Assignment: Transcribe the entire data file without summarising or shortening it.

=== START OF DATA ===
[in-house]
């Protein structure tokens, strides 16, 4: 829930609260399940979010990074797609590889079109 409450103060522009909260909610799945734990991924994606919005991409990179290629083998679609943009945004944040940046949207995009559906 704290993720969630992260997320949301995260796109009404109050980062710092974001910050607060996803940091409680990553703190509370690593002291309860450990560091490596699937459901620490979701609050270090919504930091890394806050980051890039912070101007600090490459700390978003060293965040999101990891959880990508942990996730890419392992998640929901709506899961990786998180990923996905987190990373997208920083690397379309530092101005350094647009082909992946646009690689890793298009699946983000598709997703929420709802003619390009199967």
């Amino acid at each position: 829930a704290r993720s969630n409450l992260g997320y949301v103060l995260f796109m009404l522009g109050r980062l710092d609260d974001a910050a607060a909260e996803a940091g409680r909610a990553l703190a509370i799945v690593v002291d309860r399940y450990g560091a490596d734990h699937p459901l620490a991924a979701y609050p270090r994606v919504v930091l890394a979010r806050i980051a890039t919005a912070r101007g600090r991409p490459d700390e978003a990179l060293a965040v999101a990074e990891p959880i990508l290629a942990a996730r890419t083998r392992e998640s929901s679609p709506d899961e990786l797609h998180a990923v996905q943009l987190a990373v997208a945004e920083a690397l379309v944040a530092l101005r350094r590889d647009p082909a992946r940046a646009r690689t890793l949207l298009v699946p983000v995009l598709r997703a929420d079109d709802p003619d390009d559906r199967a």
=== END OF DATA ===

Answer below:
[in-house]
């Protein structure tokens, strides 16, 4: 829930609260399940979010990074797609590889079109 409450103060522009909260909610799945734990991924994606919005991409990179290629083998679609943009945004944040940046949207995009559906 704290993720969630992260997320949301995260796109009404109050980062710092974001910050607060996803940091409680990553703190509370690593002291309860450990560091490596699937459901620490979701609050270090919504930091890394806050980051890039912070101007600090490459700390978003060293965040999101990891959880990508942990996730890419392992998640929901709506899961990786998180990923996905987190990373997208920083690397379309530092101005350094647009082909992946646009690689890793298009699946983000598709997703929420709802003619390009199967």
């Amino acid at each position: 829930a704290r993720s969630n409450l992260g997320y949301v103060l995260f796109m009404l522009g109050r980062l710092d609260d974001a910050a607060a909260e996803a940091g409680r909610a990553l703190a509370i799945v690593v002291d309860r399940y450990g560091a490596d734990h699937p459901l620490a991924a979701y609050p270090r994606v919504v930091l890394a979010r806050i980051a890039t919005a912070r101007g600090r991409p490459d700390e978003a990179l060293a965040v999101a990074e990891p959880i990508l290629a942990a996730r890419t083998r392992e998640s929901s679609p709506d899961e990786l797609h998180a990923v996905q943009l987190a990373v997208a945004e920083a690397l379309v944040a530092l101005r350094r590889d647009p082909a992946r940046a646009r690689t890793l949207l298009v699946p983000v995009l598709r997703a929420d079109d709802p003619d390009d559906r199967a």